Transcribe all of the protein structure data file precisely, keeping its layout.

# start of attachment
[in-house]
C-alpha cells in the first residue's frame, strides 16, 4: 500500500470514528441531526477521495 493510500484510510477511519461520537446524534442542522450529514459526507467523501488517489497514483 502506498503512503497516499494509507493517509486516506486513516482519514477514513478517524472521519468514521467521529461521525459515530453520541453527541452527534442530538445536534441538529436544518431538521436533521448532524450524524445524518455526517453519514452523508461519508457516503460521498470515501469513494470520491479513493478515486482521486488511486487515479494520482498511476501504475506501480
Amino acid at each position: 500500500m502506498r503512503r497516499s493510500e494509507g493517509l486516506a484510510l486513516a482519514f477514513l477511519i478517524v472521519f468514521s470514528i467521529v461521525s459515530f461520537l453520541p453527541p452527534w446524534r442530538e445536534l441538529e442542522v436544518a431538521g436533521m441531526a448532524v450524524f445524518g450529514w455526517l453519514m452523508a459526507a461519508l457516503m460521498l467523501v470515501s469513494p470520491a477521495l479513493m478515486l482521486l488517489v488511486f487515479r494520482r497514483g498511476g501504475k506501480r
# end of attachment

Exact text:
[in-house]
C-alpha cells in the first residue's frame, strides 16, 4: 500500500470514528441531526477521495 493510500484510510477511519461520537446524534442542522450529514459526507467523501488517489497514483 502506498503512503497516499494509507493517509486516506486513516482519514477514513478517524472521519468514521467521529461521525459515530453520541453527541452527534442530538445536534441538529436544518431538521436533521448532524450524524445524518455526517453519514452523508461519508457516503460521498470515501469513494470520491479513493478515486482521486488511486487515479494520482498511476501504475506501480
Amino acid at each position: 500500500m502506498r503512503r497516499s493510500e494509507g493517509l486516506a484510510l486513516a482519514f477514513l477511519i478517524v472521519f468514521s470514528i467521529v461521525s459515530f461520537l453520541p453527541p452527534w446524534r442530538e445536534l441538529e442542522v436544518a431538521g436533521m441531526a448532524v450524524f445524518g450529514w455526517l453519514m452523508a459526507a461519508l457516503m460521498l467523501v470515501s469513494p470520491a477521495l479513493m478515486l482521486l488517489v488511486f487515479r494520482r497514483g498511476g501504475k506501480r